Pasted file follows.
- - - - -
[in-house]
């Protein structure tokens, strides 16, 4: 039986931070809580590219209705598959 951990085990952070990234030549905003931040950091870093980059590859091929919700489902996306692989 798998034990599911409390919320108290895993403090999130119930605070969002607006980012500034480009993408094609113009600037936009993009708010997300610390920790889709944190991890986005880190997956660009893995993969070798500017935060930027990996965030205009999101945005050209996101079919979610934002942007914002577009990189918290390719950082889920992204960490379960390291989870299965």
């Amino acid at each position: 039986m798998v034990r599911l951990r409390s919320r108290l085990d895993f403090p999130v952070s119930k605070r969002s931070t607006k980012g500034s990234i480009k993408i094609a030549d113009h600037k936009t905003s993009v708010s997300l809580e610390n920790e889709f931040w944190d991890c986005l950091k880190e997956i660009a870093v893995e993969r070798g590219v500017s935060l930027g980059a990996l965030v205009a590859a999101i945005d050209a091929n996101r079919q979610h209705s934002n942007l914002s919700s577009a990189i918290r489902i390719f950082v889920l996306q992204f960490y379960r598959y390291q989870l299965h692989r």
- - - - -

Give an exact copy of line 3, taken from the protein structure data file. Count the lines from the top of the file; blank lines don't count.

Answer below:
């Amino acid at each position: 039986m798998v034990r599911l951990r409390s919320r108290l085990d895993f403090p999130v952070s119930k605070r969002s931070t607006k980012g500034s990234i480009k993408i094609a030549d113009h600037k936009t905003s993009v708010s997300l809580e610390n920790e889709f931040w944190d991890c986005l950091k880190e997956i660009a870093v893995e993969r070798g590219v500017s935060l930027g980059a990996l965030v205009a590859a999101i945005d050209a091929n996101r079919q979610h209705s934002n942007l914002s919700s577009a990189i918290r489902i390719f950082v889920l996306q992204f960490y379960r598959y390291q989870l299965h692989r």